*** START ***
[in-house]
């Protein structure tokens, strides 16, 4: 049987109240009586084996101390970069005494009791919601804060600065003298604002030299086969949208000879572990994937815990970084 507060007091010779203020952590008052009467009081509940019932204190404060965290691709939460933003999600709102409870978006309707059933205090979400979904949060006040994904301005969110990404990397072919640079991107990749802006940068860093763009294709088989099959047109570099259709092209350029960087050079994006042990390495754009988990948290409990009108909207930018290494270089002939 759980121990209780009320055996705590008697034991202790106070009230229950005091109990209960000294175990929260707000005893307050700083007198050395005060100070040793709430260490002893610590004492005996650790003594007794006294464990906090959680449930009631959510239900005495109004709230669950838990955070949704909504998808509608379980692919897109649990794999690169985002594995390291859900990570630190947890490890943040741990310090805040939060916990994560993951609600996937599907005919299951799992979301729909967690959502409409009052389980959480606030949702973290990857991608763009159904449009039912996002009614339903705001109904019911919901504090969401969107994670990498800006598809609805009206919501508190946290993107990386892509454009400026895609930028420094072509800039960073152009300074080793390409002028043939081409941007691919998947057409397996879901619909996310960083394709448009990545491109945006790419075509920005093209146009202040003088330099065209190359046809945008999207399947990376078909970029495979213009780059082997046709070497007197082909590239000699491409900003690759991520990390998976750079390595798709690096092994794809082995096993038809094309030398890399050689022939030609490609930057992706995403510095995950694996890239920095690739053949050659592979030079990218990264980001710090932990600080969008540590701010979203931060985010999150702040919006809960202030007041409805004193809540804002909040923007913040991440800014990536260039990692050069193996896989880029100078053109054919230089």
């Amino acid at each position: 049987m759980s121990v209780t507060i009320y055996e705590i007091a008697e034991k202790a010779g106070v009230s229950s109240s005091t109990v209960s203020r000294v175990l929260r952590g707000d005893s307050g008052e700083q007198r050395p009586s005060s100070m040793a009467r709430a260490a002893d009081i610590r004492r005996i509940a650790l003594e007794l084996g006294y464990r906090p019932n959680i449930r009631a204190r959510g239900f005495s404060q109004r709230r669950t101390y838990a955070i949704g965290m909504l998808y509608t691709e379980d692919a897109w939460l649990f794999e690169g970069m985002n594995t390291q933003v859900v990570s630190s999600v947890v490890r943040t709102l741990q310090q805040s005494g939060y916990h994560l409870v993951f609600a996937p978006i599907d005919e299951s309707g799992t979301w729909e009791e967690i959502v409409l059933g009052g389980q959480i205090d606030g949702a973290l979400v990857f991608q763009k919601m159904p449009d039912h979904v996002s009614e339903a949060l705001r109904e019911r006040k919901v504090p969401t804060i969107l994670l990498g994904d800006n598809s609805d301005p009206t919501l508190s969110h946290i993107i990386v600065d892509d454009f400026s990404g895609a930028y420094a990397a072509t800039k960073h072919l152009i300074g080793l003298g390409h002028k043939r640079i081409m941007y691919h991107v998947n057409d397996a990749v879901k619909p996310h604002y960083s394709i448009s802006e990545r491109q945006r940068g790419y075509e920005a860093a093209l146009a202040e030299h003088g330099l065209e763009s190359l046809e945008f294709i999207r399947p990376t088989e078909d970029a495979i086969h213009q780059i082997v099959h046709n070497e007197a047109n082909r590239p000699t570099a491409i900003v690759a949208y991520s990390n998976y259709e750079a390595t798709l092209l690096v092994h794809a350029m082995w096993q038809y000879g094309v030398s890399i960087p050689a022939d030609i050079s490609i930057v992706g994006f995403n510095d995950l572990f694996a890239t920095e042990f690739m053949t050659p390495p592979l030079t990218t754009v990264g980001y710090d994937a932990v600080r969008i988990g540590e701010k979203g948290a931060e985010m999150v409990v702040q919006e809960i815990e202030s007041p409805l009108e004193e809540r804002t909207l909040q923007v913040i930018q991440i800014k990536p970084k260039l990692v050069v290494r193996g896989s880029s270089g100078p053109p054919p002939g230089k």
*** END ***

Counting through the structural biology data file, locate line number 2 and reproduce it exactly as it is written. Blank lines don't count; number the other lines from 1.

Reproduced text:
């Protein structure tokens, strides 16, 4: 049987109240009586084996101390970069005494009791919601804060600065003298604002030299086969949208000879572990994937815990970084 507060007091010779203020952590008052009467009081509940019932204190404060965290691709939460933003999600709102409870978006309707059933205090979400979904949060006040994904301005969110990404990397072919640079991107990749802006940068860093763009294709088989099959047109570099259709092209350029960087050079994006042990390495754009988990948290409990009108909207930018290494270089002939 759980121990209780009320055996705590008697034991202790106070009230229950005091109990209960000294175990929260707000005893307050700083007198050395005060100070040793709430260490002893610590004492005996650790003594007794006294464990906090959680449930009631959510239900005495109004709230669950838990955070949704909504998808509608379980692919897109649990794999690169985002594995390291859900990570630190947890490890943040741990310090805040939060916990994560993951609600996937599907005919299951799992979301729909967690959502409409009052389980959480606030949702973290990857991608763009159904449009039912996002009614339903705001109904019911919901504090969401969107994670990498800006598809609805009206919501508190946290993107990386892509454009400026895609930028420094072509800039960073152009300074080793390409002028043939081409941007691919998947057409397996879901619909996310960083394709448009990545491109945006790419075509920005093209146009202040003088330099065209190359046809945008999207399947990376078909970029495979213009780059082997046709070497007197082909590239000699491409900003690759991520990390998976750079390595798709690096092994794809082995096993038809094309030398890399050689022939030609490609930057992706995403510095995950694996890239920095690739053949050659592979030079990218990264980001710090932990600080969008540590701010979203931060985010999150702040919006809960202030007041409805004193809540804002909040923007913040991440800014990536260039990692050069193996896989880029100078053109054919230089």